Plants occupy an important place in folk medicine all over the world for centuries and indigenous communities have developed their own specific knowledge on plant resources, uses, management, and conservation. Research interest and activities in the area of ethno medicine have increased tremendously in the last decade. Currently, scientists are evincing keen interest in the scientific evaluation of ethno medical claims. Bark powder of Arjuna ( Terminalia arjuna [Roxb.] Wight and Arn) is used by tribals for the management of some painful conditions.
For evaluation of analgesic activity, different experimental models, that is, the acetic acid-induced writhing syndrome in mice, formaldehyde-induced paw licking response and tail flick test in rats were designed. Experiments were carried out at two-dose levels, that is, therapeutically equivalent dose (TED) and TED × 2. Animals were divided into three groups (six animals in each group), first group serving as a control group, second and third group labeled as test drug group.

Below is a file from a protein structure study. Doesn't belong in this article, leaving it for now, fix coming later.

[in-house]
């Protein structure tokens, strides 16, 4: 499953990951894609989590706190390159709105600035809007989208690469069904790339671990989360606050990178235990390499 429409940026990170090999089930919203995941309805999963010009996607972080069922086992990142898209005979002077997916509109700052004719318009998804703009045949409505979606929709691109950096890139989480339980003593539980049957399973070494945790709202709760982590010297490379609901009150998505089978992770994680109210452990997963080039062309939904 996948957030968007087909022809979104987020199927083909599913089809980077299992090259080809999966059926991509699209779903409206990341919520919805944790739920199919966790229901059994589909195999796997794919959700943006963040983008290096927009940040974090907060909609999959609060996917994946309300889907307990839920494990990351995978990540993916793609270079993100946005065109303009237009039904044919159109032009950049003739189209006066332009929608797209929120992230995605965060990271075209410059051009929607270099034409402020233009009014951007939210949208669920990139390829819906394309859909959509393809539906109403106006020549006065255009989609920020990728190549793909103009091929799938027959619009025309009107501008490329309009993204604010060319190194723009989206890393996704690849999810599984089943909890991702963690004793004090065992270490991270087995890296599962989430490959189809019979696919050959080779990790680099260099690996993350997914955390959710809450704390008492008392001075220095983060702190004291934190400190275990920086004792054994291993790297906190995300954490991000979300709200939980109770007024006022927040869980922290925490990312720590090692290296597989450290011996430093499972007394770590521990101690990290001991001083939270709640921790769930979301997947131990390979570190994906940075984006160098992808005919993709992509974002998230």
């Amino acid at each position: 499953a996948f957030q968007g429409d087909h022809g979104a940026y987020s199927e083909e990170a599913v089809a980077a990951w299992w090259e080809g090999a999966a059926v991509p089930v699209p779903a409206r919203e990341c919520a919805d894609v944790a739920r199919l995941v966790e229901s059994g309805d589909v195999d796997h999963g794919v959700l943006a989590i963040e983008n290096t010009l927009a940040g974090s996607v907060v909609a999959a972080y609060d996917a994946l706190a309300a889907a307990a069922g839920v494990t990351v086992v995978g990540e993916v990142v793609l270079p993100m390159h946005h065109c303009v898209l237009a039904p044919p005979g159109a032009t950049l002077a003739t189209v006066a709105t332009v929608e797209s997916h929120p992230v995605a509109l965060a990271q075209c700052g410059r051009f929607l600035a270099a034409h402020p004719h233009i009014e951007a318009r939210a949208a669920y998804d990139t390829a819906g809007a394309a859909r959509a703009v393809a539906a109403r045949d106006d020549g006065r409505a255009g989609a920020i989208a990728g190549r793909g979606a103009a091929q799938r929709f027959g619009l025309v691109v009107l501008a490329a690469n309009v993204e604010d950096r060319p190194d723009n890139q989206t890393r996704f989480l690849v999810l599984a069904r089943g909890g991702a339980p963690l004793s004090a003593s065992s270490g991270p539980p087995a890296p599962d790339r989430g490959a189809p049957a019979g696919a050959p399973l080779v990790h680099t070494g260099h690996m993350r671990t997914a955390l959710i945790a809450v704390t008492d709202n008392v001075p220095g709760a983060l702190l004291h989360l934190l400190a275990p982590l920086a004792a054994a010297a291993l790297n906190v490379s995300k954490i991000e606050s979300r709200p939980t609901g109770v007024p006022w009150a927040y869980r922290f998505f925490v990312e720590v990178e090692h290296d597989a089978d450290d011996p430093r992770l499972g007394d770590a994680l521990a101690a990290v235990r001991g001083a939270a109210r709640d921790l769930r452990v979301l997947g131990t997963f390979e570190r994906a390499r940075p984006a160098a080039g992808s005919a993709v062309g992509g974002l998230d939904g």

Test drug at both the doses significantly decreased the writhing syndrome in comparison to control the group. In comparison to control the group, incidences of formalin-induced paw licking were reduced in test drug groups in both early and late phases of pain. In tail flick response, threshold was significantly increased in both test drug groups at every time intervals.